On this edition of Illinois Rising, Dan Proft and John Tillman, President & CEO of the Illinois Policy Institute, discuss Chicago’s newest rules for rideshare drivers (Uber, Lyft etc), how the Mt. Sterling City Council voted against discontinuing water services to the Western ILL Correctional Center - which could affect more than 400 jobs - and more.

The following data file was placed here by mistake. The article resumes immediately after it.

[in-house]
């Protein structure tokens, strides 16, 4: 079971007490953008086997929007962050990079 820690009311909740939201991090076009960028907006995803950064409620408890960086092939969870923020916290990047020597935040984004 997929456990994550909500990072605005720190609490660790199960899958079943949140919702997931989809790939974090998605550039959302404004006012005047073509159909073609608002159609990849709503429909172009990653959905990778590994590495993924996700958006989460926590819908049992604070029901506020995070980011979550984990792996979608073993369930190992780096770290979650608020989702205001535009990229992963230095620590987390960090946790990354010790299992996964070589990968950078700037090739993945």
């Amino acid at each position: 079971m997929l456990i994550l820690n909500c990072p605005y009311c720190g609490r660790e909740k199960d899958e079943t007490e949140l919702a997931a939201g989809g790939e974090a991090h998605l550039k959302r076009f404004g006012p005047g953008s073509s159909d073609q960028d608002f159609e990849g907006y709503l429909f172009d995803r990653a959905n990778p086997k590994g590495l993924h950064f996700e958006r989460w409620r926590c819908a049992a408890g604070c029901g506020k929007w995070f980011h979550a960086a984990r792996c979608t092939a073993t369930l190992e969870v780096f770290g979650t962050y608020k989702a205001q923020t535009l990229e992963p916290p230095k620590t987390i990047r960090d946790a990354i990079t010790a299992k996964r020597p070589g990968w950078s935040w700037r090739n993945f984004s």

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Dan: Dan Proft, and joining me on this edition of Illinois Rising is Illinois Policy Institute President CEO John Tillman and— John: Hey, Dan, I’m just the CEO. We have a new president. Dan: Oh, that’s right— John: Remember? Dan: I’ve gotten so used to it. John: I know, I was waiting to see if you did that, Kristina Rasmussen, our executive vice president is recently promoted to President Chief Operating Officer, so I’m thrilled. She’s been a great partner in this for all of us and— Dan: Yeah, she hosted with me last week. John: Oh, that’s right, I forgot that. Yeah. Dan: Yeah. John: So anyway I just want to get that out. Dan: Oh, yes, okay, just CEO John Tillman. John: I’m stripping titles left and right. Dan: Yeah. That’s great, you could pare down titles. John: Too many, too many. Dan: Yeah, yeah.John: Father, CEO, that’s all I need. Dan: Titles are over rated. In that order. So this week Chicago City Council made a move to frankly do what Austin did; jeopardize the sharing economy from being visited upon the community by a proposal from the 9th Ward Alderman, Anthony Beale, that would require additional background checks and fingerprinting for drivers that drive for Lyft and Uber. Big problem, Uber and Lyft just fought this battle in Austin, Texas, there was a referendum, they lost and they pulled out of Austin. John: Right. Dan: So they were serious, they’re not joking around and there’s, of course, thousands of Chicagoans who at least make some of their money by driving for Uber and Lyft. John: Twenty thousand a month, Dan— Dan: Twenty Thousand a month? John: It’s a huge number, twenty thousand a month drive for Uber or Lyft. It is about 8,000 a taxi medallion, so it gives you some idea of the scale of Uber and Lyft. Dan: It also gives you some idea that the central planners don’t necessarily know how to properly calibrate supply to demand. John: Right, because the key part of this is that the taxi industry is a cartel and it is controlled—and that cartel is enabled by city government. The city of Chicago creates the cartel by limiting the number of medallions that allow people to go drive cabs, reducing supply, making it hard for people, particularly in poor neighborhoods to get a cab. Because a lot of those cabs won’t drive there because with such an over demand that they can stay on the other neighborhoods and those particular poor neighborhoods are poorly served. Uber and Lyft serve them well. Dan: And it’s kind of like the Airbnb campaign, Airbnb also running into static from city hall and it’s here talking about middle income people trying to deal with the high cost of living in the city of Chicago and leverage their property for their ends the way the government likes to leverage their property for the government’s ends with property taxes and regulations, and so forth. John: Right, right. Dan: But in Chicago with respect to Uber in particular, this is a little bit more delicate because Raum Emanuel’s brother, Ari, is like a ground floor investor in Uber. So we can’t lose Uber in Chicago because we don’t want the value of Ari Emanuel’s stock options to go down. So there was a bit of a compromise, no fingerprinting required but there are still new regulations, including requiring Uber drivers to get a chauffeur’s license. John: Right, a chauffeur’s license, a little less onerous version of a chauffeur’s license but never the less onerous. You have to go online, you have to renew it annually, you don’t have to get fingerprinted and all the other stuff but you also can’t drive a car that’s older than six years old, unless you go through some inspection regimen. You know, let’s get down to what this really— Dan: And by the way, that’s really interesting, since I think the average age of cars on the road is about 11 years. John: Right. So think about who they’re blocking, they’re blocking people who are struggling. They’re blocking people who may not be able to afford a newer car from trying to lift themselves up. And this is what is so— Dan: Pun intended. John: Yeah [laugh], I wish I’d thought of that and done it intentionally. Sometimes they just flow like— Dan: Yeah. John: From osmosis. Dan: Your lyrical verse. John: Exactly. And so they’re blocking people who might be struggling, looking for extra income, from rising. This is the perfect example of how regulation stops people from rising and protects those who have the advantage. Dan: Well, let’s take it from the abstract to the concrete by talking to an actual Uber driver. He is Jim Evans, he is a retiree who’s been driving for Uber, Jim, thanks for joining us, appreciate it. Jim: No problem, thank you. Dan: So before we get into the regulatory scheme that you must face as an Uber driver in Chicago, what was the impetus for you to start driving for Uber in the first place? Jim: Well, actually my daughter lives in San Francisco, so I was firstly exposed to it out there and then when I came back to Chicago I found that it was available. And I’ve been driving for, I think I’m coming up to my third anniversary— Dan: Congratulations. Jim: I wanted a little extra income, thank you, I think I have six to seven thousand rides in now. But I needed the little extra income, I’m paying off my daughter’s student loans, got some other things in the works and I just, you know, I needed the extra cash, I needed the flexibility because I’m an actor. Dan: Oh. John: Oh. Jim: And I’m a professional metal detectorist, so— John: No kidding, what an interesting man you are, I’ve got to get in your car one of these days. Metal detecting is a fun little hobby. Jim: Alright [laughing]. John: I’m sure you’re a five-star driver. So when you heard that this was coming down, how did it make you feel? You live in the city, city resident, really they were treating you as— Jim: Yeah, I live in the city—so I live and actually I already have a chauffeur’s license because I anticipated that maybe this would be—I’m saying back almost three years ago before I even signed up for Uber, I got a chauffeur’s license. But, you know, it concerns me because, you know, and I haven’t read all the new regulations. I kind of got an overview of what they are, I’m not really sure—other than generate more money for the city, I’m not really sure what the new regulations will do to help Uber drivers or Uber riders to be very candid with you. Dan: Well, the regulations aren’t intended to help either groups, I don’t believe, they’re intended to placate the taxi associations and cab drivers who don’t like the existence of Uber and Lyft it seems to me. Jim: Well, I think the reality of it is it’s not necessarily just to placate the medallion owners and the taxi union, but it’s actually to generate more money for the city. Dan: Well, yeah. Jim: They’re going to have us do supposedly an online class, ok. I have some question; I don’t even know that a lot of drivers actually have access to computers or if they’re even computer literate. So that may be a problem, but— Dan: Maybe they can do that at the DMV too so I don’t have to go to the DMV. Jim: Yeah. Well, I don’t know that it’s really the taxi drivers that have an issue with Uber, I think it’s the medallion owners and the union. John: Right, exactly. Dan: Well, sure. John: That’s exactly right. Dan: Because the value of their medallions has fallen because of the competition. Jim: And they have empty cars because a lot of cab drivers are now driving for Uber to make more money. Dan: Right. John: Well, that tells you the truth about the whole arrangement, the irony of this is the medallion owners have essentially been exploiting the taxi drivers for a very long time. And the evidence of that is what you said, when taxi drivers leave that medallion cartel to ride for Uber because it’s a better deal. Because everybody thinks it’s always just about money, it’s not just money, it’s flexibility, it’s controlling your schedule, dipping in when you want to work and dipping back out when you want to do something else. That’s one of the great things about Uber and Lyft. Jim: Yeah, one of the things a lot of people don’t realize, you know, when you get in a cab you usually get hassled about oh, the credit card machine doesn’t work, well, number one, that’s against the law. But the reality of it is the medallion owner charges that taxi driver five percent for the privilege of using the credit card machine, so even his own medallion owner is ripping him off, that’s just too bad. Dan: Yeah, that’s an interesting point. But on taxis as well though, it seems to me—I’m an over-paid radio talk show host, so I take like service cars from the building in which I live and sometimes they’ll complain, this is going to change now, but they’ll complain, “I’ve got a chauffeur’s license, those Uber drivers should have chauffeur’s licenses too.” And I say, “Well, why does it always have to be in the direction of punishing other people because you’re being punished right now, how about we agree that there’s a level playing field but it’s a level playing field where everybody is deregulated and nobody is being imposed upon by the city or the state.” What about going in the other direction? John: Right. Let’s Uberise everybody. Dan: Yeah, right. Jim: From what I gathered from what I’ve read recently about the new ordinances that, you know, I guess they wouldn’t have to have a physical and they wouldn’t have to have a drug test. But I have to tell you, to get a chauffeur’s license almost cost annually almost $300 a year. Dan: That’s real money. Jim Yeah, and the people that drive two days a week can’t afford to do that. I happen to drive more than that but a lot people, Uber and actually the riders rely on driver’s availability. Dan: Yeah, that’s right. And that’s why Uber pulled out of Austin because the waiting times were going to increase because they’re not going to have the labor pool of part-time drivers. John: Alright, Jim, let’s have a little fun. Do you have any fun stories of your favorite passengers? Jim: Well, as an actor I think it’s kind of an interesting thing. So I’m an actor and my second week on the job I had a producer from NBC— Dan: Oh, big break. Jim: One from ABC— John: Wow. Jim; One from Fox and a casting director from Ogilvie, all in one week, and I thought, “I’m being paid to audition.” John: That’s awesome. Dan: [Laugh]. Jim: But just the other day, as an example; I had an advertising couple in my car and I was talking to them about what they do and he told me he was in advertising, so I gave him my card. Now, he’s from Ohio, so I took him to the airport and I got out, and he said, “Oh, by the way, you do voiceover, right?” And I said, “Yeah,” he said, “Say this,” and he told me something to say. And then he said, “Well, you know, you’ll probably be hearing from me.” And I just got an email this week, asking me to quote him a rate to do a voiceover for him in Ohio. John: That’s fantastic, Jim, and that would never happen in a cab. Dan: Yeah, also too, Uber is the new waiting tables to be discovered— John: There you go. Dan: Nice, Jim Evans— Jim: That’s it. Dan: Jim Evans, driver for Uber, thanks so much—and actor— John: Actor— Dan: And voiceover— Dan: Voiceover specialist. Dan: Maybe we’ll generate some leads for you from this appearance as well. Jim, thanks so much for joining us appreciate it. Jim: And don’t forget, I’m also a professional metal detectorist. John: Right. Dan: Of course. Jim: I’ve gotten jobs from that. Dan: Alright, thanks, Jim, appreciate your time. Jim: Thank you, have a great day. Thank you very much. Dan: Dan Proft back with John Tillman, CEO of the Illinois Policy Institute. I’m morning show host with Amy Jacobson, Chicago’s Morning AM, so catch our act five to nine am, Monday to Friday. John, Thomas Sowell, one of the great thinkers of the last 50 years, and a great economist as well, he makes a great point about how government works. And presents this question to think about, this is how government manipulates people to spend money they don’t have. Think about this choice, if you were a member of congress and you were faced with cutting funding for a statue to Benedict Arnold, or cutting funding for children’s vaccinations, which would you choose? And, of course, everybody says, “Of course, children’s vaccinations are more important than Benedict Arnold.” So you cut the funding for the statue to Benedict Arnold, who was a traitor to our country, obviously. And so says for people that think linearly and comment in a common sense fashion who answer the question that way, you don’t understand how politics works and this is why it’s so important. Because you’d actually do is fund the statue for Benedict Arnold if you were going to be a politician like how it actually works, you use the money you have to fund the statue to Benedict Arnold and then you decry your political opponents for not funding children’s vaccinations and you end up getting funding for both. John: Right. Dan: That’s actually how it works— John: And keep winning elections. Dan: Right. And shaming your opponents for being ‘moral reprobates’, for being unwilling to fund children’s vaccinations. John: I’ve never heard that story, that’s a great story. Have to read more Sowell. Dan: Yeah, Sowell’s the best and he frames it nicely and seems to me that’s a little bit of what we have going on with the budget impasse in state government in Illinois. And the public sector unions kind of doing the same game Sowell describes with that example, that hypothetical. And this played out this past week with the state’s attention turned on Mount Sterling Illinois, not a place that usually draws a lot of statewide attention. But there was a city council vote as to whether or not to shut off water to the prison because the state is in arrears to the prisons to pay their utility bills. John: Right, their water bill, and so the vote was whether or not to shut off the water and ironic as we’re about to here, is the AFSCME member who works at that prison said, “Don’t do it now because you’ll get crushed by doing it alone. Let’s conspire with others and create crisis.”Audio Clip: —you intend to pursue this shut off action, everyone in our community and everyone in every other adversely affected community, would benefit by you building a coalition. Danville, Decatur, Galesburg, Canton, Pitchfield, Lincoln, Logan, Jacksonville, these are all small communities that are unsure in the same place. If we fight this alone, this is one of those losing battles. You build a coalition and you go forward, if you— Dan: Yeah and so to your point the idea—and we’re talking about Western Illinois, the Western Illinois Correctional Center here. Let’s get everybody together to manufacture this crisis to put pressure on governor Rauner, specifically, to cave and increase access and do what we want to continue life in Illinois as we’ve come to enjoy it. John: And there’s several parts to that that are interesting. Number one is it’s a conspiracy to extort, which is what it essentially is. And I think the truth of what their strategy is revealed, they care more about AFSCME members than they do you and anybody else in anyplace in the city. They care more about their lives than they do somebody whose struggling and perhaps their program is not getting funded or for somebody whose development disabled, somebody who has autism, whatever you want to pick. Whatever the social services are that you happen to like that aren’t getting funded right now, those are less important than the AFSCME members, they’re at the front of the line. And then, most importantly I think about the whole thing, is the way that the AFSCME leadership—I don’t think this guy wrote these talking points— Dan: Right. John: They came down from On High, it’s a coordinated effort. And notice who their villain is, their villain is the governor, because that’s where the battle is, the governor’s negotiating the new AFSCME contract on behalf of all the taxpayers. Their villain is not Mike Madigan who’s the one who actually failed to pass a budget, remember, it’s Madigan who failed to pass a budget. Dan: Not to mention, governor Rauner again, been here 18 months, the state has 220 billion dollars in debt. I don’t think that was racked up in the last 18 months, so the point is, he inherited the worst governed state in the nation. The state with the largest financial crisis, the worst rated in terms of credit agency State the Nation, and he was elected to do the difficult things for structural reform to bring Illinois back from the precipice of economic collapse. And he’s being met with resistance at every turn because there are some who benefitted while Illinois has declined and they’re mainly in AFSCME and SEIU and the Teacher’s Union. John: Right, and the holy alliance is that AFSCME, of course, wants better contracts for their members and they take their political donations and they give it primarily to speaker Madigan and senate president Cullerton. Dan: And then we should point out that the Mount Sterling City Council blinked, they didn’t vote to shut off the water to the prison. They’re worried about losing jobs and having prisoners transferred if the facility is not going to be operable— John: Right. Dan: And losing local jobs, and I understand that. But it shows you what AFSCME’s willing to do in order to get what they want, and it’s important to talk about AFSCME because it’s the largest public sector union, representing most the most amount of state workers, 37,000 state workers. And it’s also one, in addition to the budget impasse, that has a collective bargaining impasse with governor Rauner. He has successfully negotiated 18 different collective bargaining units, with public sector unions who represent smaller groups of state employees that all have taken a wage freeze because of where the state finds itself financially, as everybody knows or should know by this point. And AFSCME wants a 29% increase over the life of their contract because that’s how used to getting their way they are. John: And, they’re willing to use prisoners as pawns in this battle. Now, prisoners are not the most sympathetic audience but think about that, they’re willing to shut off water to a prison full of people who are living lives, serving their time for the crime they committed. They’re just pawns in this fight to them. And it boggles the mind how far they will go. Dan: Oh, everybody is a pawn. I mean, we know SEIU and their partners in crime, as it were, yeah Pam Harris take governor Quinn and the state all the way to the Supreme Court to get SEIU off the backs of families who have a development disabled child when SEIU tried to unionize parents against their children. So the rapaciousness of the public sector unions is—it seems to me the central problem that governor Rauner faces, we spend a lot of time and there’s a lot of ink devoted to kind of the binary Rauner versus Madigan or Rauner versus Cullerton discussions. And that’s easy for a lazy Chicago press corps and Springfield press corps. But the real story is these institutional powers that transcend any election cycle, that transcend the career of any politician, even Mike Madigan, even John Cullerton. And that’s the public sector unions. John: Hey, when we do the last segment today, let’s discuss the solution to that problem. Dan: Ok, I think that’s what we call a ‘tease’ in the business. Dan: Dan Proft back with John Tillman, CEO of the Illinois Policy Institute, illinoispolicy.org. And John, one of the component parts of governor Rauner’s turnaround agenda is a true property tax freeze and, boy, could we use it. Illinoisans, not just in Chicago anymore but Illinois in general, pay the highest property taxes in the nation. And the property taxes are pushing people out of their homes and out of the state, quite literally. So a bit of a protest, different ways to protest that and one, get involved in the public policy arena, the other is kind of illustrate the problem with point. And one person who took a bit of a creative approach to protesting the skyrocketing property taxes in their community, is Dan Alword, he’s a McHenry County resident and he joins us now. Dan, thanks for joining us, appreciate it. Dan A: Thank you. Dan: So you went to McHenry County Treasurer’s Office to pay your property tax bill, and how did you go about doing that to express your displeasure? Dan A: Well, I paid them in singles. I was going to hand them a teabag but I forgot the teabag. Dan: So you paid them in singles which is, frankly, a lot more generous than paying them in pennies, bringing in— John: I was just thinking about that, you’ll need a semi-truck. Dan: But— Dan A: I estimated the weight of the pennies and it would be close to 4,000 pounds. Dan: Ok, that sounds like a government problem. But how was that received when you paid them singles? Dan A: Unbelievable. I think it has brought out the anger of the people, so I have received hundreds of support, people supporting what I’ve done. I appreciate that but I’m not doing this for me personally, yes I am partially, yes of course, but I’m doing it for the state of Illinois, for their losing residents which are losing income tax. They’re losing businesses because the taxation, the real estate taxes. And mostly for the citizens, and if you think that you’re renting a house and you’re not paying real estate taxes, you’re dead wrong. John: Exactly. Dan A: Anybody that knows anything about business, that’s all calculated in your rent. So when they increase the real-estate tax, they’re increasing your rent. John: Right, and I think you made a very good point, every time the tax payer leaves the state, Dan, they take the tax revenue with them off their income and in Illinois we have the highest per household taxes paid of the Midwest, a little over fifty-one, fifty-two hundred dollars. So every time you get into a situation where people’s property taxes start to cost more than their mortgage, which is the ultimate version of being under water, and people abandon ship and go elsewhere, the property tax base declines. And obviously, all the other taxes that flowed decline, and we’re accelerating, unfortunately. When we first started tracking net out migration, the rate a which people leave, there’s one person every eleven minutes, now we’re having people leave every five minutes. Dan A: Ok, that’s doubled since the last time I checked it. And my figure might have been a year or two ago because at that time it was one every ten minutes, and I predict that next year, because of these hikes, because they’re not going to stop unless we stop them. If we stick together we will win— Dan: Ha. Dan A: We have to stick together. It will double next year and businesses are also leaving. John: Yeah. Dan: How long have you been in McHenry County, Dan? Dan A: We moved here in 1957, however, it was my grandmother’s property. It was a summer home and it was built by her brother, my great uncle in 1911. Dan: Wow. So you like see your family settled McHenry County basically. Dan A: Well, my great uncle built it, it was designed as a replica of a castle in Spain. The chandelier and the gates coming into the living room are out of that Spanish castle, he did it on a smaller scale. This is just a summer home. Dan: So you’ve been there for almost 60 years, just even in the last 10 or 15 years, what are the changes you’ve noticed in your community? Dan A: Well, it’s grown a lot, when we first came here there was 2,500 population, now there’s 25,000. The amount of people that are leaving that’s going to decrease, what they don’t understand is by raising the property values assessments, they’re depreciating property value. John: Exactly. Dan A: So, if a person looks at a house such as mine, they have it assessed at $399,000. Ok, when somebody comes to buy this house, they’re going to look at the house, they’re also going to calculate how that comes out with the real-estate taxes, it’s going to be about twelve, thirteen hundred dollars a month in just property taxes— Dan: Right. Dan A: When you calculate that into the payment they’re not going to buy it. Dan: Yeah, because you’re going to pay for your house twice, or almost twice with a 30-year mortgage, then you’re going to pay at least half a time, if not full time, just on property taxes and what kind of investment is that? John: Right. Dan A: I’ll tell you, honestly, I thought of selling it and I had a real-estate agent come out and I told her, I said, “This is the worst investment I have ever made in my entire life.” And she looked at me kind of funny and she said, “How could you say that?” And I says, “Because I have paid over $200,000 since I bought the house in ‘84 from my mother, in real-estate taxes. I’ve put in about $60,000 in improvements which raised the value of the house, which I had to pay more taxes on.” Yeah, it’s a Catch 22, you can’t win. Dan: Yeah. Dan A: So when it gets to a point where I can’t afford the taxes anymore, I’m going to leave the state. Dan: Well, Dan Alword, McHenry County resident, we appreciate your example of peaceful protest underscore serious issue. Appreciate you joining us, thank you. Dan A: I thank you for your interest and thank the people of Illinois for their support. Dan: Thanks, Dan, and that could almost be Illinois’ slogan; Come to Illinois, make the worst investment of your life. John: [Laughing]. Dan: Dan Proft back with John Tillman, CEO of the Illinois Policy Institute. John, you’re a keen observer of what’s happening in Springfield, as we are nearing the end of the fiscal year without a budget, even a stopgap budget, without funding for K through 12 education. And so the concern about if many schools will be able to open on time if that does not come to past. How do you see this shaking out between the governor and the general assembly? John: So what’s happened so far is, the leaders and the governor have all spoken over a period of time and essentially it’s gotten down to a simple thing; a six-month budget that the governor’s proposed through his partners in the house and senate; Leader Radogno and Leader Durkin. And six-month stopgap budget to get through the election so that then they can put a grand bargain back on the table. They’ve essentially solved all the problem but one issue. So full funding of the schools, no cuts schools, every school’s made whole, schools will open on time. Social services are fully funded, some key things for the democrats are fully funded in terms of the social service areas that the republicans also agree with, except for one thing, Dan. There’s one thing sitting out there, which is that the democrats would like to avoid out with Chicago democrat taxpayers. They want the people in Mundelein or McHenry, DuPage County and around the state to bail out the 207 million dollars Chicago public schools’ complete mismanagement for decades. Dan: Yeah. John: That’s the holding up, that’s what’s being held up. Dan: Well as a Chicago property taxpayer I’m incline to be supportive of that, if I weren’t so principled. John: Right. Thank God for your principles, Dan. Dan: Yeah, because my 13% property tax increase that’s going to compound with additional 13 to 20% increases for the foreseeable future I anticipate in Chicago, are no fun. But the results of decades and decades and decades of mismanagement the Chicago didn’t go bankrupt overnight— John: Right. Dan: It happened gradually, now suddenly they don’t have any answers except other people’s money outside the corporate boundaries. John: Right. Dan: And governor Rauner said a couple of things very clearly, and he said them before the Crane’s Editorial Board this week, that’s the business journal for people who hate business, “No, I’m not doing a tax increase without structural reform, I’m not signing unbalanced budget, constitutionally I’m—” John: He actually takes that provision seriously. Dan: Yeah. “I’m not going to do it. And also, not bailing out Chicago, the bankruptcy is a better option. It doesn’t have to be a bad word, it’s an opportunity to reorganize.” John: Right. And I think that he has nailed it exactly right and I think the other thing that’s happening is that the sort of a narrative arc of all of this has shifted. And I think we are seeing the pressure now move off of him because he’s right about this, and people instinctively agree that what you just laid out is how it should be. So now the pressure has moved over to Cullerton and Madigan for the first time, and there are some behind the scenes things going on where I think they are feeling pressure like they have not so far. They have a looming deadline in the city of Chicago for a bond payment at the end of July and they’re going to have a hard time making that, unless they decide to bail themselves out. Dan: Very interesting, and so pressure comes from a lot of different directions. There’s the pressure from the electorate, but then there’s the pressure from concentrated interests. And go back to a conversation we were having earlier on the show about the public sector unions and how they really rule the roost. You’ve talked about—yes Madigan may be the most powerful politician in the state but he’s not in that position without his public sector union financiers. So how does the governor, how does the Illinois electorate kind of break that unholy alliance? John: You have to elect reformers, whether you’re a democrat or a republican you have to decide who you’re going support. Are you going to support somebody that’s going to go to Springfield—when they’re in your home district they’re going to lie to your face and tell you that they’re a reformer. And then they’re going to go to Springfield and do what Mike Madigan tells them, because Mike Madigan puts in their campaign manager, Mike Madigan puts in the legislative staff, Mike Madigan decides how your campaign is going to be run and then he funds your campaign. And so they go down there and become beholden to Mike Madigan. And Mike Madigan actually doesn’t care about any of this all he actually cares about is making money off of the system through property tax appeals which he does with his law firm representing other real-estate interests, representing nursing homes. This is how he’s become a millionaire while being speaker. So what happens in your life doesn’t really matter so long as he keeps milking that cow. And so the way people get out of this is sort of like Dan who we had on earlier, you decide to get engaged and there’s lots of ways to get engaged, but people have to get engaged and pay attention to their local state rep and state senate races they got coming up this fall. Start paying attention to your—not just your congressman who goes to Washington, who’s the person that represents you that goes to Springfield. And, Dan, you’re a political expert and very engaged with these things yourself, as you know there are differences in people’s points of view on who’s a true reformer and who’s the fake reformer. Dan: Yeah— John: You know the difference. Dan: The challenge is, and this is a challenge the republicans have had for some time, that they have not really successfully managed, is to connect those dots, right? John: Right. Dan: Just to make people understand that that nice person who’s your state rep and you see at the Friday night fish fry, goes to Springfield and does the bidding of somebody that you say you don’t like, somebody that you say you don’t want to see their agenda pursued. And then comes back and tells you how independent and courageous they are, but the record reflects something else. It’s been very challenging to connect those dots. John: Well, I think part of it is we have to do a better job, those who get involved in politics, and of course, these are my personal opinions, not those of the Institute. We have to do a better job in our messaging and communication of connecting the dots, that this individual who’s great to go to the barbecue with is actually the guy who’s raising your property taxes. He’s raising your sales taxes, he’s the reason that your school’s not as good as it could be, he’s the reason that you’re wondering whether you should send your child to an in state school or perhaps over the Missouri or Indiana, wherever. That guy right there, that’s the reason. So he’s really fun at the barbecue? Let’s have him around more often by having him not go to Springfield anymore and replacing him. Dan: Yeah, right. And here’s something else too that I think sometimes people forget because you get use to—and this is the power of the incumbent, you get used to voting for the same name. Here’s an idea, contemplate the notion that the current state rep or state senator is not the only person that can do that job. John: Right. Dan: There are many, many people that live in your neighborhood that could go to Springfield and do as good and probably much better than some of the people down there now. And so maybe, maybe, take a page out of our courageous friends in Britain this week and maybe take a little bit of a step outside your comfort zone to say, “I’m not comfortable with the status quo and I’m not going to settle for it anymore, and I’m not just going to give in to hopelessness. I’m going to roll the dice on something maybe I haven’t done previously, and vote against the guy that I’ve been voting for all these years.” Dan: Dan Proft back with John Tillman, CEO of the Online Policy Institute. So I just mentioned the Bexit vote, kind of a shock to the global system, particularly the elites in the global system. Whether they are in Britain— John: It’s just a dark day for the elites, Dan— Dan: Yeah. John: But people have asserted their authority. Dan: And it’s funny too because this has been a long time coming. So the whole unanticipated decision by Brits to leave the EU was really not that anticipated. If you were watching and listening to what people were actually saying, and I’ll go back to Dan Hannon, who’s brilliant, brilliant guy, a member European Parliament and happy not to be anymore. Or soon not to be because— John: How unusual is that alone, right? Dan: Right, right. He was happy to be relieved of his title, he was on the ‘leave’ side, this is a speech he gave where he dressed down then prime minister Gordon Brown, in 2009 in Brussels.Audio Clip: You cannot spend your way out of recession or borrow your way out of debt. And when you repeat in that wooden and perfunctory way, that our situation is better than others, that we are well placed to weather the storm, I have to tell you you sound like a Brezhnev era operatic, giving the party line. You know and we know, and you know that we know that it’s nonsense. Everyone knows that Britain is worse off than any other country as we go into these hard times. The IMF has said so, the European Commission has said so, the markets have said so, which is why our currency has devalued by 30% and soon the voters too will get their chance to say so. They can see what the markets have already seen, the you are the devalued prime minister of a devalued government. John: Holy cow, I’ve not heard that— Dan: Yeah. Oh, yeah. John: That is amazing. The political truth certainly, wow. Dan: Hannon drops the hammer as only he can, but there are others, there are others who are essentially saying the same thing. When I came to the tax side and the world government side, when it came to the kind of open borders matters— John: Destruction of our culture? Dan: Yeah, the idea that—it seems to me the idea that sovereignty means something, the integrity of our country, our borders for the purpose of economic security as well as physical security. And that’s something that frankly is an issue, not just in country, it’s also an issue in the city of Chicago and the state of Illinois, the idea of kind of the sovereignty of a city government and the first responsibility of this city government in Chicago to provide for the physical security of its residents, which it does not do. John: Right. Dan: And, obviously, the fiscal matters at the state level that we talk about routinely. John: Exactly. There are three things that essentially have to happen in society to have a civil society—more than three but three core things. You just touched on one, physical security, economic opportunity that you can be prosperous in your own life and control your own economic destiny and then, education as a proxy for a chance to rise, the opportunity. And in the city of Chicago we’re failing on all three and the people of Britain just voted the way they did because they felt that the huge regulatory yoke of Europe was squeezing them in every one of those areas. I just happened to be in London a couple of weeks ago and this was the issue of the— Dan: Sure. John: It dominated every conversation, and Dan: Seventy-two percent turnout, though, highest turnout for a national election in 25 years. John: It was amazing and what I think—I think ‘exit’ was up five points the time I was there so it’s tightened a little bit since then in the final result here. But I think it’s interesting about the discussion then, was—I know this is going to shock you, Dan, I was with a bunch of intellectuals— Dan: Yeah. John: They let me in anyway, I was mostly waiting tables, but it was interesting that what we been calling libertarians or conservatarians over there, kind of called liberals in the classic liberal sense or conservatives. But there was a mixed view of this, there wasn’t consensus, some people—even on the right, as we would call it, were scared to vote for the exit and they thought there would be carnage. I think this is one of the greatest things ever, because when you tear down a wall you have to chip away at the mortar to get the brick out. You don’t just attack the wall, you chip away at the mortar, this is a big chunk of mortar coming out for the world. Dan: You know what’s all very also interesting about it and it’s instructive here locally in Chicago and Illinois, is it was led by seniors. Young people overwhelmingly voted to remain and it was 50 plus that voted overwhelmingly to leave. So the idea of the people who, frankly, voted for, supported entrance into the EU some two decades ago, two decades later come full circle and— John: Do over. Dan: Well, they grew up, and they learned a lesson and they essentially said, I think a lot of them—and this is labor types as well as conservative types, are saying, “This may be the last chance to retain the Britain that I know.” And, boy, isn’t that the conversation we’re having in Chicago and Illinios.